(PC) Pack v. Lizarraga et al

Filing 46

FINDINGS and RECOMMENDATIONS signed by Magistrate Judge Allison Claire on 03/30/21 RECOMMENDING that defendant Padmesh's motion to dismiss 31 be denied. In the event the District Judge adopts these findings and recommendations, defendant Padmesh be required to respond to the complaint within 21 days of the order denying his motion to dismiss. Motion to Dismiss 31 referred to Judge Kimberly J. Mueller. Objections due within 21 days.(Plummer, M)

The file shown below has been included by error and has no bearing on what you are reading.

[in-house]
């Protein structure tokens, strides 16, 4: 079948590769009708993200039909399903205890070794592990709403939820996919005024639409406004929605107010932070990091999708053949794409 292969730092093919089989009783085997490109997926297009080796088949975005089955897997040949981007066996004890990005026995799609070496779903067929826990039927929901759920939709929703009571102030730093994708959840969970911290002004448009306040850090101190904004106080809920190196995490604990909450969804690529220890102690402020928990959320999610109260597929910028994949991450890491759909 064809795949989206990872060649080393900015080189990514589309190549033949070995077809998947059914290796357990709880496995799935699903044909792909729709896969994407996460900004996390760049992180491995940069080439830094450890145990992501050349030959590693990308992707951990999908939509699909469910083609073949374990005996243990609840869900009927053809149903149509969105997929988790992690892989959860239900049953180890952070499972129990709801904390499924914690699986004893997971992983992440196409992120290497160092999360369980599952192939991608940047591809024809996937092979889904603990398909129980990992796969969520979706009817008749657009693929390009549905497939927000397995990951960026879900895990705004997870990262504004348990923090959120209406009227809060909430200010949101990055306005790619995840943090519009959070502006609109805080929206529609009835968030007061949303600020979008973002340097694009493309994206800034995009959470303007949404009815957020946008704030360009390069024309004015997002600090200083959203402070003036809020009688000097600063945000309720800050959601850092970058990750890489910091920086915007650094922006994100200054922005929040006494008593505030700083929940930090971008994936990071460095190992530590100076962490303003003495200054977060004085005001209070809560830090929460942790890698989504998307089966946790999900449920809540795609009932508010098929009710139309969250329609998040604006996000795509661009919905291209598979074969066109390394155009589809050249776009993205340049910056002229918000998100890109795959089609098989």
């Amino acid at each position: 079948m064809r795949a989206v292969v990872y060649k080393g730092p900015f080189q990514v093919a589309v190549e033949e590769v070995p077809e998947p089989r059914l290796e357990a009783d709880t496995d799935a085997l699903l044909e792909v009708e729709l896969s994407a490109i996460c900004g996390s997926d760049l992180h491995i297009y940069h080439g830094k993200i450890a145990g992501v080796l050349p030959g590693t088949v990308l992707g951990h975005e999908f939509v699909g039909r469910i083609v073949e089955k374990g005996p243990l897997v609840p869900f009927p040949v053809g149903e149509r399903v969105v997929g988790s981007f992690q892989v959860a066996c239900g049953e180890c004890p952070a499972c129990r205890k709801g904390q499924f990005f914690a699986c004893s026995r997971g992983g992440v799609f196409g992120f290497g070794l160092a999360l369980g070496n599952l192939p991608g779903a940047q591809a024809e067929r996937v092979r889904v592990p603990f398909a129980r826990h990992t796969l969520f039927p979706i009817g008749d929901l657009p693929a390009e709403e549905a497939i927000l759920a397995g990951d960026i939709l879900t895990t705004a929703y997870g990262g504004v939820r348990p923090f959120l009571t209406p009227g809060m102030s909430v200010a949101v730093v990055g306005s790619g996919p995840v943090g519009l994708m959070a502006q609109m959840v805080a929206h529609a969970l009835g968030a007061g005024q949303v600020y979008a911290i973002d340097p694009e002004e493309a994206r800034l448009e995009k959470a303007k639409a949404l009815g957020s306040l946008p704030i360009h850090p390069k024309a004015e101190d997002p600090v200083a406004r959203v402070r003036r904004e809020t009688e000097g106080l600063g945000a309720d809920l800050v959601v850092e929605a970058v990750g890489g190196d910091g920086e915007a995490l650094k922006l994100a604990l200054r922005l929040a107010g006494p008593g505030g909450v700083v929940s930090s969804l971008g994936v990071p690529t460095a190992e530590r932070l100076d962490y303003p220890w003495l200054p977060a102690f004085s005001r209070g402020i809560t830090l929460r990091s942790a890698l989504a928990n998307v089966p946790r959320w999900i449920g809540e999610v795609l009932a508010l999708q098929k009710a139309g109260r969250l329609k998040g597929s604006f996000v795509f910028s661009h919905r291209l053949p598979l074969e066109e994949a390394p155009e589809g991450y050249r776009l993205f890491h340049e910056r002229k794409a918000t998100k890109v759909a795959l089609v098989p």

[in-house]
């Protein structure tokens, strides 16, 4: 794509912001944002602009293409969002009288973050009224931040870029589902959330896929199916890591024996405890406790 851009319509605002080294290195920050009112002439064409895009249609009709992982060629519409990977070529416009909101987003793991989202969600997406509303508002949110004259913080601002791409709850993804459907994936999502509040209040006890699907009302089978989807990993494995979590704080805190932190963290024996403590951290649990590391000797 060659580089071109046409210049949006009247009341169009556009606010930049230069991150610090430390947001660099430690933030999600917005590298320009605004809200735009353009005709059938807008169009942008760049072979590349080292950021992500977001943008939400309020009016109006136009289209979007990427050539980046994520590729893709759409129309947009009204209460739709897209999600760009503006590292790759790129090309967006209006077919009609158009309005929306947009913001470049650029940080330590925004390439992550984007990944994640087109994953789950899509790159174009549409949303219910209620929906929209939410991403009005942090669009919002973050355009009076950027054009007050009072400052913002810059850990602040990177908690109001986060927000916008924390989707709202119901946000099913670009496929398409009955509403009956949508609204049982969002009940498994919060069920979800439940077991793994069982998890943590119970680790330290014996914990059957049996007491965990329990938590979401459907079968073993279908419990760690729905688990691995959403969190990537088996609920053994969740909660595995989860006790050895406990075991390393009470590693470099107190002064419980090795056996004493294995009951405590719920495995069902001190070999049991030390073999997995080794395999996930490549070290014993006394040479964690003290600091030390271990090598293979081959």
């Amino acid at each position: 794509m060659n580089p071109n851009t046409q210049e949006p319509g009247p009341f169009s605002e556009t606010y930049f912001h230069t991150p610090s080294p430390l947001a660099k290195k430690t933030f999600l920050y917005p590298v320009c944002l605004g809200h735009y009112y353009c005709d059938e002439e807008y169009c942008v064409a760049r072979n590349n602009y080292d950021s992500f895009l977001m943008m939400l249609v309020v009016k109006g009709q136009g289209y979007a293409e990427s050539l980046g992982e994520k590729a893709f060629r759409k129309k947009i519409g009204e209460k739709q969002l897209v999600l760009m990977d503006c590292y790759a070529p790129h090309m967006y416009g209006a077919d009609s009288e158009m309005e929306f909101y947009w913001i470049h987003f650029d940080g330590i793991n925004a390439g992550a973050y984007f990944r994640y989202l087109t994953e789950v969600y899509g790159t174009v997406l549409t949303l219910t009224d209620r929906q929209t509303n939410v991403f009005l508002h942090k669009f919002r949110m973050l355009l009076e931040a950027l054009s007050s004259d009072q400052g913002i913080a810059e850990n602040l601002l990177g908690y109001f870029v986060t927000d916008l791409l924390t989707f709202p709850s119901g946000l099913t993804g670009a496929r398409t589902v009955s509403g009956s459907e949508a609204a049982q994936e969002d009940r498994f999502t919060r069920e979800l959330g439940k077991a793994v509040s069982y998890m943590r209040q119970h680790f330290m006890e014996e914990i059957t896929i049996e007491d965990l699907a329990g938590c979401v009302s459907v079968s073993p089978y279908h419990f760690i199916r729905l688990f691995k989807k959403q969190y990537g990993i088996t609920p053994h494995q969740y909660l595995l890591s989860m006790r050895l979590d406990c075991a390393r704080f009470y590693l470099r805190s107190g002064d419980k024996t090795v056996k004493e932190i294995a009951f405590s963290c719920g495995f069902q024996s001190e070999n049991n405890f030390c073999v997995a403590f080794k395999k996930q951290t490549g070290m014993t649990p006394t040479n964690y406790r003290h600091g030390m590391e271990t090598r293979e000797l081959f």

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1 2 3 4 5 6 7 UNITED STATES DISTRICT COURT 8 FOR THE EASTERN DISTRICT OF CALIFORNIA 9 10 MARVIN PACK, JR., 11 Plaintiff, 12 13 No. 2:18-cv-2944 KJM AC P v. FINDINGS AND RECOMMENDATIONS JOE A. LIZARRAGA, et al., 14 Defendants. 15 Plaintiff is a state prisoner proceeding pro se with a civil rights action pursuant to 42 16 17 U.S.C. § 1983. Currently before the court is defendant Padmesh’s motion to dismiss, ECF No. 18 31, which plaintiff opposes, ECF No. 42. 19 20 I. Plaintiff’s Allegations Relevant to the motion to dismiss, the Second Amended Complaint alleges that defendant 21 Padmesh performed a routine surgery to remove three lipomas from plaintiff’s forehead, mid- 22 chest sternal area, and neck in the C4-C5 area. ECF No. 8 at 3. The surgery was performed on 23 April 8, 2015, with a note that plaintiff was to have a follow up with a nurse for a wound check 24 on April 10, 2015, and that the sutures on his forehead were to be removed in seven days while 25 the other sutures were to be removed in ten days. Id. Plaintiff was also given a seven-day 26 prescription for morphine tablets. Id. 27 Plaintiff further alleges that as a result of defendant’s unsanitary surgical procedures, he 28 contracted a severe staph infection at the incisions on his chest and neck, and that Padmesh was 1 1 deliberately indifferent after he contracted the infection. Id. When plaintiff went to have his 2 forehead stitches removed on April 15, 2015, he advised the nurse of the infection, which was so 3 severe on his neck that two stitches had “already fall[en] out due to the rotten skin and tissue 4 surrounding the area,” and reported that he was in severe pain due to his pain medication 5 expiring. Id. at 3-4. The nurse “notated that 2 stitches in the chest wound and 2 stitches in the 6 neck wound ‘Were too deep to access’, and that ‘The wound on the back was leaking fluids.’” Id. 7 at 4. Plaintiff was then scheduled for a telemedicine appointment with defendant Padmesh for the 8 following day. Id. 9 The next day at the telemedicine appointment, plaintiff notified defendant of the infection, 10 the seriousness of which was verified by the attending nurse, and Padmesh had the nurse hold the 11 camera up to the wound sites. Id. Despite the condition of plaintiff’s wounds, defendant refused 12 to have plaintiff transported back to the hospital for an examination or to prescribe pain 13 medication. Id. Instead, Padmesh authored a false account of the exam by noting that plaintiff 14 had “no complaint” that his wounds were “healing well” and that plaintiff had apparently had an 15 infection on his neck, but now had “a small open wound that looks clean. Wound is being lightly 16 packed. . . . There is no other treatment required, not necessary for antibiotic . . . .” Id. 17 After defendant Padmesh refused to provide plaintiff any treatment, the attending nurse 18 immediately sent plaintiff to see his primary care provider, defendant Pettersen, because she 19 disagreed with Padmesh’s findings. Id. at 5. Pettersen noted that plaintiff’s neck and chest 20 wounds were infected and prescribed additional pain medication and antibiotics, but also refused 21 to send plaintiff back to the hospital for a proper evaluation and to have the imbedded sutures 22 removed. Id. at 5-6. As a result, plaintiff’s infection became a serious condition that caused on- 23 going, permanent pain; severe pain caused by the required deep-wound packing; and permanent 24 disfigurement. Id. at 5. 25 26 II. Motion to Dismiss A. Legal Standard for Dismissal Pursuant to Federal Rule of Civil Procedure 12(b)(6) 27 In order to survive dismissal for failure to state a claim pursuant to Rule 12(b)(6), a 28 complaint must contain more than “a formulaic recitation of the elements of a cause of action;” it 2 1 must contain factual allegations sufficient to “raise a right to relief above the speculative level.” 2 Bell Atl. Corp. v. Twombly, 550 U.S. 544, 555 (2007) (citations omitted). “‘[T]he pleading must 3 contain something more . . . than . . . a statement of facts that merely creates a suspicion [of] a 4 legally cognizable right of action.’” Id. (alteration in original) (quoting 5 Charles Alan Wright & 5 Arthur R. Miller, Federal Practice and Procedure § 1216 (3d ed. 2004)). “[A] complaint must 6 contain sufficient factual matter, accepted as true, to ‘state a claim to relief that is plausible on its 7 face.’” Ashcroft v. Iqbal, 556 U.S. 662, 678 (2009) (quoting Twombly, 550 U.S. at 570). “A 8 claim has facial plausibility when the plaintiff pleads factual content that allows the court to draw 9 the reasonable inference that the defendant is liable for the misconduct alleged.” Id. (citing 10 Twombly, 550 U.S. at 556). 11 In reviewing a complaint under this standard, the court must accept as true the allegations 12 of the complaint in question, Hosp. Bldg. Co. v. Trs. of the Rex Hosp., 425 U.S. 738, 740 (1976) 13 (citation omitted), as well as construe the pleading in the light most favorable to the plaintiff and 14 resolve all doubts in the plaintiff’s favor, Jenkins v. McKeithen, 395 U.S. 411, 421 (1969) 15 (citations omitted). 16 17 B. Deliberate Indifference “[T]o maintain an Eighth Amendment claim based on prison medical treatment, an inmate 18 must show ‘deliberate indifference to serious medical needs.’” Jett v. Penner, 439 F.3d 1091, 19 1096 (9th Cir. 2006) (quoting Estelle v. Gamble, 429 U.S. 97, 104 (1976)). This requires plaintiff 20 to show (1) “a ‘serious medical need’ by demonstrating that ‘failure to treat a prisoner’s condition 21 could result in further significant injury or the unnecessary and wanton infliction of pain,’” and 22 (2) “the defendant’s response to the need was deliberately indifferent.” Id. (some internal 23 quotation marks omitted) (quoting McGuckin v. Smith, 974 F.2d 1050, 1059-60 (9th Cir. 1992)). 24 Indications that a prisoner has a serious medical need for treatment include the “‘existence 25 of an injury that a reasonable doctor or patient would find important and worthy of comment or 26 treatment; the presence of a medical condition that significantly affects an individual’s daily 27 activities; or the existence of chronic and substantial pain.’” Lopez v. Smith, 203 F.3d 1122, 28 1131 (9th Cir. 2000) (quoting McGuckin, 974 F.2d at 1059-60). 3 1 Deliberate indifference is established only where the defendant subjectively “knows of and 2 disregards an excessive risk to inmate health and safety.” Toguchi v. Chung, 391 F.3d 1051, 1057 3 (9th Cir. 2004) (emphasis added) (citation and internal quotation marks omitted). Deliberate 4 indifference can be established “by showing (a) a purposeful act or failure to respond to a 5 prisoner’s pain or possible medical need and (b) harm caused by the indifference.” Jett, 439 F.3d 6 at 1096 (citation omitted). Civil recklessness (failure “to act in the face of an unjustifiably high 7 risk of harm that is either known or so obvious that it should be known”) is insufficient to 8 establish an Eighth Amendment violation. Farmer v. Brennan, 511 U.S. 825, 836-37 & n.5 9 (1994) (citations omitted). 10 Deliberate indifference “may appear when prison officials deny, delay or intentionally 11 interfere with medical treatment, or it may be shown by the way in which prison physicians 12 provide medical care.” Hutchinson v. United States, 838 F.2d 390, 394 (9th Cir. 1988) (citing 13 Estelle, 429 U.S. at 104-05). A difference of opinion between an inmate and prison medical 14 personnel—or between medical professionals—regarding the appropriate course of treatment 15 does not amount to deliberate indifference to serious medical needs. Toguchi, 391 F.3d at 1058; 16 Sanchez v. Vild, 891 F.2d 240, 242 (9th Cir. 1989). To establish a difference of opinion rises to 17 the level of deliberate indifference, plaintiff “must show that the course of treatment the doctors 18 chose was medically unacceptable under the circumstances.” Jackson v. McIntosh, 90 F.3d 330, 19 332 (9th Cir. 1996) (citation omitted). 20 C. Discussion 21 Defendant Padmesh contends that plaintiff’s allegations regarding his decisions to not 22 have plaintiff sent to the hospital for evaluation, and to not prescribe pain medication or 23 antibiotics, amount to no more than negligence or a difference of opinion as to plaintiff’s medical 24 condition—neither of which state a claim for relief under the Eighth Amendment. ECF No. 31-1 25 at 7, 10-12. Padmesh further argues that the “lies” and “misstatements” allegedly entered by 26 defendant in plaintiff’s medical records simply reflect a difference of opinion, and that the brief 27 delay plaintiff experienced between his appointment with defendant and his primary care provider 28 did not cause any further injury. Id. at 6, 11. 4 1 As the undersigned found in screening the Second Amended Complaint, plaintiff has 2 alleged sufficient facts to state a claim for deliberate indifference against defendant Padmesh. 3 Plaintiff alleges that during his telemedicine examination by Padmesh, the surgical sites on his 4 neck and chest were obviously and severely infected, as confirmed by the attending nurse, but 5 that Padmesh nonetheless recorded that plaintiff had no complaint, his wounds were healing well, 6 no treatment other than light wound packing was required, and there was no need for antibiotics. 7 Coupled with plaintiff’s allegations that the surgery performed by Padmesh caused the infection, 8 these allegations are sufficient to support an inference that Padmesh deliberately misrepresented 9 plaintiff’s condition and refused to treat plaintiff’s pain and infection in order to portray that the 10 surgery had been successful. Although it may ultimately be found that Padmesh’s decision to not 11 prescribe pain medication or antibiotics constituted no more than a difference of opinion as to 12 appropriate treatment, plaintiff’s allegations are sufficient at the pleading stage. 13 With respect to defendant’s argument that plaintiff did not suffer any additional harm 14 because he was seen by Petterson approximately half an hour later, defendant overlooks the fact 15 that plaintiff alleges he was suffering severe pain at the time, and the Eighth Amendment protects 16 plaintiff from the “unnecessary and wanton infliction of pain.” Estelle, 429 U.S. at 104. 17 Accordingly, any delay in receiving pain medication would have caused additional cognizable 18 injury. Whether Padmesh’s decision caused an actual delay is an issue that will require the 19 consideration of additional facts and is therefore not properly considered at the pleading stage. 20 Plaintiff’s allegations regarding Padmesh’s deliberate misrepresentation of his condition 21 further support the claim that the decision to not transport plaintiff to the hospital for an in-person 22 examination and removal of the imbedded sutures was a deliberate decision to conceal plaintiff’s 23 condition rather than a difference of opinion. That plaintiff was seen by Petterson soon thereafter 24 does not absolve Padmesh of liability, since Petterson also failed to send plaintiff to the hospital. 25 As a result of Padmesh and Petterson’s combined failure to send plaintiff to the hospital, he 26 allegedly experienced extended severe pain and permanent disfigurement. These allegations are 27 also sufficient to state a claim for relief. 28 //// 5 1 In support of his arguments, defendant analogizes this case to Livingston v. Ugbor, No. 2 3:18-cv-2199 LAB JLB, 2019 WL 183538, 2019 U.S. Dist. LEXIS 6623 (S.D. Cal. Jan 11, 3 2019). ECF No. 31-1 at 9-10. In Livingston, the plaintiff alleged that the defendant refused to 4 treat or examine his knee, which was swollen from walking to the clinic and caused him serious 5 pain. 2019 WL 183538, at *2, 2019 U.S. Dist. LEXIS 6623, at *3-4. Instead, he was directed to 6 complete a medical request form, told to come back the next day, and returned to his housing 7 unit. 2019 WL 183538, at *2, 2019 U.S. Dist. LEXIS 6623, at *4. When called by the housing 8 sergeant, the defendant advised that the plaintiff had been prescribed pain medication and would 9 be seen the following day. Id. On screening, the court found that even assuming the plaintiff had 10 sufficiently alleged a serious medical need, the allegations were insufficient to show the 11 defendant had ignored the plaintiff’s medical needs and instead demonstrated a difference of 12 opinion or negligence at most. 2019 WL 183538, at *3, 2019 U.S. Dist. LEXIS 6623, at *7-8. 13 Livingston is neither controlling nor particularly persuasive. Unlike in the defendant in 14 Livingston, who prescribed pain medication and a next-day follow-up, defendant Padmesh did 15 not prescribe any medication or additional treatment for plaintiff and it was the nurse who sent 16 plaintiff to see his primary care provider. It also does not appear that there were any allegations 17 in Livingston that the defendant misrepresented the plaintiff’s condition to justify a failure to 18 provide treatment. Accordingly, the opinion in Livingston does not persuade this court that a 19 different outcome in this case is necessary or appropriate. 20 21 III. Conclusion For the reasons set forth above, the undersigned finds that plaintiff has sufficiently stated a 22 claim for relief against defendant Padmesh under the Eighth Amendment and the motion to 23 dismiss should be denied. 24 Accordingly, IT IS HEREBY RECOMMENDED that: 25 1. Defendant Padmesh’s motion to dismiss, ECF No. 31, be DENIED. 26 2. In the event the District Judge adopts these findings and recommendations, defendant 27 Padmesh be required to respond to the complaint within twenty-one days of the order denying his 28 motion to dismiss. 6 1 These findings and recommendations are submitted to the United States District Judge 2 assigned to the case, pursuant to the provisions of 28 U.S.C. § 636(b)(l). Within twenty-one days 3 after being served with these findings and recommendations, any party may file written 4 objections with the court and serve a copy on all parties. Such a document should be captioned 5 “Objections to Magistrate Judge’s Findings and Recommendations.” Any response to the 6 objections shall be served and filed within fourteen days after service of the objections. The 7 parties are advised that failure to file objections within the specified time may waive the right to 8 appeal the District Court’s order. Martinez v. Ylst, 951 F.2d 1153 (9th Cir. 1991). 9 DATED: March 30, 2021 10 11 12 13 14 15 16 17 18 19 20 21 22 23 24 25 26 27 28 7